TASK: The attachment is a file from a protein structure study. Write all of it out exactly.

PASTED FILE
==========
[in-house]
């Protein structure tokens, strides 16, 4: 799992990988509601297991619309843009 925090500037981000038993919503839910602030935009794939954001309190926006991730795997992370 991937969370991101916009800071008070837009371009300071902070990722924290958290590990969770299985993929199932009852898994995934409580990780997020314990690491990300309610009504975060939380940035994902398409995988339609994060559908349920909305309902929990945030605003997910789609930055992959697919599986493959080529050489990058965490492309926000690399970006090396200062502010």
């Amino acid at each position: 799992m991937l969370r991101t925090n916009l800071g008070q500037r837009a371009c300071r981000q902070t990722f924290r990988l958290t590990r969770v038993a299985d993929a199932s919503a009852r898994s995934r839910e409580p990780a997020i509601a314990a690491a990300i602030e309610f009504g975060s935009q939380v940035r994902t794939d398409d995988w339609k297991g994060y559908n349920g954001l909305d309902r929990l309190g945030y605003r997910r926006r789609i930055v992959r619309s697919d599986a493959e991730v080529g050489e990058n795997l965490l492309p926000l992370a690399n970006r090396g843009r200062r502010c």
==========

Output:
[in-house]
């Protein structure tokens, strides 16, 4: 799992990988509601297991619309843009 925090500037981000038993919503839910602030935009794939954001309190926006991730795997992370 991937969370991101916009800071008070837009371009300071902070990722924290958290590990969770299985993929199932009852898994995934409580990780997020314990690491990300309610009504975060939380940035994902398409995988339609994060559908349920909305309902929990945030605003997910789609930055992959697919599986493959080529050489990058965490492309926000690399970006090396200062502010």
């Amino acid at each position: 799992m991937l969370r991101t925090n916009l800071g008070q500037r837009a371009c300071r981000q902070t990722f924290r990988l958290t590990r969770v038993a299985d993929a199932s919503a009852r898994s995934r839910e409580p990780a997020i509601a314990a690491a990300i602030e309610f009504g975060s935009q939380v940035r994902t794939d398409d995988w339609k297991g994060y559908n349920g954001l909305d309902r929990l309190g945030y605003r997910r926006r789609i930055v992959r619309s697919d599986a493959e991730v080529g050489e990058n795997l965490l492309p926000l992370a690399n970006r090396g843009r200062r502010c």